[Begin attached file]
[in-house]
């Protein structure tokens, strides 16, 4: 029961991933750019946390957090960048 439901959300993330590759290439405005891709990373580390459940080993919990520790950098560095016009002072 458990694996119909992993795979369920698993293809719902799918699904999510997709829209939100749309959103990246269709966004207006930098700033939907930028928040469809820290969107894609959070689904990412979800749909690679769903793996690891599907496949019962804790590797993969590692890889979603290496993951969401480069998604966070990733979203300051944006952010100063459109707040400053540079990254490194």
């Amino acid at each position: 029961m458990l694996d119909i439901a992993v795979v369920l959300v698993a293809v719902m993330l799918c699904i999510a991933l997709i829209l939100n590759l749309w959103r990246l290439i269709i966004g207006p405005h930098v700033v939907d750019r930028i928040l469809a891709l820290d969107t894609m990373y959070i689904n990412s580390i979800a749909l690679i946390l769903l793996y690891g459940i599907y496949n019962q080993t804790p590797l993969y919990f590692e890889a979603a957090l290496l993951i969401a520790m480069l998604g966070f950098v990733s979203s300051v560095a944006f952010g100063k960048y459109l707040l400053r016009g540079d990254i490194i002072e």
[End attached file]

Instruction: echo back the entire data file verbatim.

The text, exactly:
[in-house]
């Protein structure tokens, strides 16, 4: 029961991933750019946390957090960048 439901959300993330590759290439405005891709990373580390459940080993919990520790950098560095016009002072 458990694996119909992993795979369920698993293809719902799918699904999510997709829209939100749309959103990246269709966004207006930098700033939907930028928040469809820290969107894609959070689904990412979800749909690679769903793996690891599907496949019962804790590797993969590692890889979603290496993951969401480069998604966070990733979203300051944006952010100063459109707040400053540079990254490194």
């Amino acid at each position: 029961m458990l694996d119909i439901a992993v795979v369920l959300v698993a293809v719902m993330l799918c699904i999510a991933l997709i829209l939100n590759l749309w959103r990246l290439i269709i966004g207006p405005h930098v700033v939907d750019r930028i928040l469809a891709l820290d969107t894609m990373y959070i689904n990412s580390i979800a749909l690679i946390l769903l793996y690891g459940i599907y496949n019962q080993t804790p590797l993969y919990f590692e890889a979603a957090l290496l993951i969401a520790m480069l998604g966070f950098v990733s979203s300051v560095a944006f952010g100063k960048y459109l707040l400053r016009g540079d990254i490194i002072e």